Doricha was a courtesan (hetaira in Greek) who worked in the city of Naucratis in Egypt. Courtesans were a class of sex workers in the ancient world, but unlike lower classes of sex workers, who provided sexual services in return for fairly standard rates of pay, courtesans offered and expected much more. A courtesan would do more than have sex with a client (although that was part of what she offered); she offered companionship, conversation, artistic performance, and social grace. What she received in return was often not so clearly specified. It could include money, but also gifts of jewelry, clothing, furniture, and food. She might enjoy a house paid for by a client, or even live with him long term. Courtesans often had ongoing relationships with a select few clients, and part of their work was to build the illusion of a purely romantic and emotional relationship around what was at base an economic transaction of pay for services. This was demanding work, and not everyone could do it well. A successful courtesan had to cultivate an aura of mystery and glamour. At the same time, courtesans were exposed to all the same pressures and dangers that women offering sex in exchange for money have always faced in male-dominated societies. Yet for some women, those who were lucky and who were good at their jobs, work as a courtesan offered a path to personal independence and financial security that few other women in the Greek world could claim.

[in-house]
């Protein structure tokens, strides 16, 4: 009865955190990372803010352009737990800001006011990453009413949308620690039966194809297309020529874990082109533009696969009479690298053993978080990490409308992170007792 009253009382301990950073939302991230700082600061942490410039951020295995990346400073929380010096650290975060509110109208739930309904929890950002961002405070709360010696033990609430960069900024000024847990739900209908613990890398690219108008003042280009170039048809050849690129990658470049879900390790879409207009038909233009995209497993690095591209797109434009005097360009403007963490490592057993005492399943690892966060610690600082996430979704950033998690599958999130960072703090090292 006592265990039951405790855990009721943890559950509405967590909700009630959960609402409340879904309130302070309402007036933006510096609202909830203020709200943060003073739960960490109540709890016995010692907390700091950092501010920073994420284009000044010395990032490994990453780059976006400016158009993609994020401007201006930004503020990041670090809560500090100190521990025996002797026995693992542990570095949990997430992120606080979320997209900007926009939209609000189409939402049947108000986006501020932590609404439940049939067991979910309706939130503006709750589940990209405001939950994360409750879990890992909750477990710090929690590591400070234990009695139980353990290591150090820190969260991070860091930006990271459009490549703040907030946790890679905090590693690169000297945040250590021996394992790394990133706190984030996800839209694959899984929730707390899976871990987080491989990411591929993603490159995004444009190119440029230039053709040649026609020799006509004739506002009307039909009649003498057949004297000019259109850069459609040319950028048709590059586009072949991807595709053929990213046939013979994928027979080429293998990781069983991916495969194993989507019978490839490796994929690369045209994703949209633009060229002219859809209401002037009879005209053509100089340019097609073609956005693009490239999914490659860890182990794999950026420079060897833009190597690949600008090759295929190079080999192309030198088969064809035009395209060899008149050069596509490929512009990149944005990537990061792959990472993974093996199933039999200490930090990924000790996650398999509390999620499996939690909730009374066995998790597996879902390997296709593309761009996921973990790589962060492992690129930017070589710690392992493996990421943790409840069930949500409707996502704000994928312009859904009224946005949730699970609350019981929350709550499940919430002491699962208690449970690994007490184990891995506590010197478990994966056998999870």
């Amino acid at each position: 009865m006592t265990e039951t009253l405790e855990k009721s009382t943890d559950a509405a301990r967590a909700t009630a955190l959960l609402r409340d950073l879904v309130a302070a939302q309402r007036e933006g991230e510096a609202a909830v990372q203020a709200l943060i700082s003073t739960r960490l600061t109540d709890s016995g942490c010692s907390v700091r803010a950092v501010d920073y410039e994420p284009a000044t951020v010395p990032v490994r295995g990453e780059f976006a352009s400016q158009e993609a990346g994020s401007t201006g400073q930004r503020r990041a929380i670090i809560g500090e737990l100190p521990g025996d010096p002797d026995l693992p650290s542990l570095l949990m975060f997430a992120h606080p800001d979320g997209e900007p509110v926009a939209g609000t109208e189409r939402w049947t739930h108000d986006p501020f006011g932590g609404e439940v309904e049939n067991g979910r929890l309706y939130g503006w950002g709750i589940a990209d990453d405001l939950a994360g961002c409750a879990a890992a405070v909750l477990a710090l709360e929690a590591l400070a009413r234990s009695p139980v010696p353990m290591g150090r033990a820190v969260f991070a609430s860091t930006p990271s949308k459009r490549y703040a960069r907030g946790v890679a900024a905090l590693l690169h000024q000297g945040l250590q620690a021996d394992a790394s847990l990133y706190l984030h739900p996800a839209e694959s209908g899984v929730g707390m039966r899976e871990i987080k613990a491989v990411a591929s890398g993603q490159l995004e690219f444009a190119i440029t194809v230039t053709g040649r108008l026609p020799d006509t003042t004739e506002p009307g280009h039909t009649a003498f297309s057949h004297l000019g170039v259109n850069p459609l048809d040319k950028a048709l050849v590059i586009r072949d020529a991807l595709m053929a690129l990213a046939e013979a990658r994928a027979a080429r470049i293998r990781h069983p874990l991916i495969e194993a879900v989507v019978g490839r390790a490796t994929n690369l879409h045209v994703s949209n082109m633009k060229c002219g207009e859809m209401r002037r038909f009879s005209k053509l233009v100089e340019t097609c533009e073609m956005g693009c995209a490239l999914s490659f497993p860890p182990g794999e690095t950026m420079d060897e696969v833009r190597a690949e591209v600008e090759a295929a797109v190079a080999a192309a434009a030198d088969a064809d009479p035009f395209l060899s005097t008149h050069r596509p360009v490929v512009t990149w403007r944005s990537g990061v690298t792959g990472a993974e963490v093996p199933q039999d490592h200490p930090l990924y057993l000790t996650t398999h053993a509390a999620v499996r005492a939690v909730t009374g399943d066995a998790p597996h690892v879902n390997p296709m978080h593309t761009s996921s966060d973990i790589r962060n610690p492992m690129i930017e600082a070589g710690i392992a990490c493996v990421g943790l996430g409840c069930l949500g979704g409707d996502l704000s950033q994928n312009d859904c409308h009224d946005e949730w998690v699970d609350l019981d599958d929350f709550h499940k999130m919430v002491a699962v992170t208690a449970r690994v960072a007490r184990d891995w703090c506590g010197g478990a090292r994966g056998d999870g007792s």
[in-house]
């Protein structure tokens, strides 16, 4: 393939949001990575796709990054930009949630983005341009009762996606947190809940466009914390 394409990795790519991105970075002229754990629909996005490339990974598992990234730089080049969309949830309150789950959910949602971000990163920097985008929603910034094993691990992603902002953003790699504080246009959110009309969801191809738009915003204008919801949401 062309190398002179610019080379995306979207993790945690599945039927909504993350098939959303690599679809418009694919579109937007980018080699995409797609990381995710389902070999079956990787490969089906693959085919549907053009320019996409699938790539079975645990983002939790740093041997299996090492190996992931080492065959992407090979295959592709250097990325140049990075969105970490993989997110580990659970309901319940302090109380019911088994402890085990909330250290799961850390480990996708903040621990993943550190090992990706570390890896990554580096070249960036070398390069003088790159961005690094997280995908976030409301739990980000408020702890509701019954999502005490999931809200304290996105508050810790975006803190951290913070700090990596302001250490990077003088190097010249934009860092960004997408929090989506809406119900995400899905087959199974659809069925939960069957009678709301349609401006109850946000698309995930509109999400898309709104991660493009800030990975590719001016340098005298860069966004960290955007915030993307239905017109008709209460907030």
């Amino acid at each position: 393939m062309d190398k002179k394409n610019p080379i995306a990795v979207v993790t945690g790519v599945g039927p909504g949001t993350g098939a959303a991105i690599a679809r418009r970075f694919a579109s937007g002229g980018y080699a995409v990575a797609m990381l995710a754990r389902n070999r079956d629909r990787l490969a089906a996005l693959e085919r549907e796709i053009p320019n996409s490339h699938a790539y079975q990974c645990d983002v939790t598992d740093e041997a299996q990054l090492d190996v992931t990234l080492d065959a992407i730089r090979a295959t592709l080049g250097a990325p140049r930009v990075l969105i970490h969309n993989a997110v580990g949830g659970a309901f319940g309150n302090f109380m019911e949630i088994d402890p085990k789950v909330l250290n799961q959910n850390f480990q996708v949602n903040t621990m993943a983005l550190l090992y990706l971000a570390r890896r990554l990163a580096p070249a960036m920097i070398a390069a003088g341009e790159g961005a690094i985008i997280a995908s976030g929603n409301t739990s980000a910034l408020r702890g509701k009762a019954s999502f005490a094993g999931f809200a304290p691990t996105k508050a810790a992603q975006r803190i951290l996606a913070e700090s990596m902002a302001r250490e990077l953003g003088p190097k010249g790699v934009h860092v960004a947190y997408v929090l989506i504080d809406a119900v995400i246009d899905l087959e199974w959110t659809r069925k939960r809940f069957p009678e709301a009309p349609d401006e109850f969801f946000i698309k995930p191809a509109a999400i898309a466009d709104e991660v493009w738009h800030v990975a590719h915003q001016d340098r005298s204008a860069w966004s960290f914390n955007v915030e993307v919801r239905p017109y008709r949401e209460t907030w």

Doricha was both lucky and good at her job. Originally from Thrace, she arrived in Naucratis as a slave being put to sex work by her owner, a Greek merchant from Samos named Xanthes. While working in Naucratis, she met Charaxus, brother of the poet Sappho, who was trading wine from the family’s home on Lesbos to Egypt. Charaxus was so smitten with Doricha that he bought her freedom from Xanthes. (When he got home, Sappho had some choice things to say about how he had spent the family’s hard-earned money on his business trip, bits of which survive in some of the fragments of her poems.) She then chose to remain in Naucratis and keep working as a free woman the trade she had begun as a slave. She became so successful that at the end of her life she wanted to leave a lasting memorial of her wealth. According to a story told by Herodotus, she spent one tenth of her fortune to make a massive pile of iron roasting spits and deposited them at Delphi, the site of the famous oracle, where Herodotus reports that they were still to be seen in his day. (Herodotus, Histories 2.135)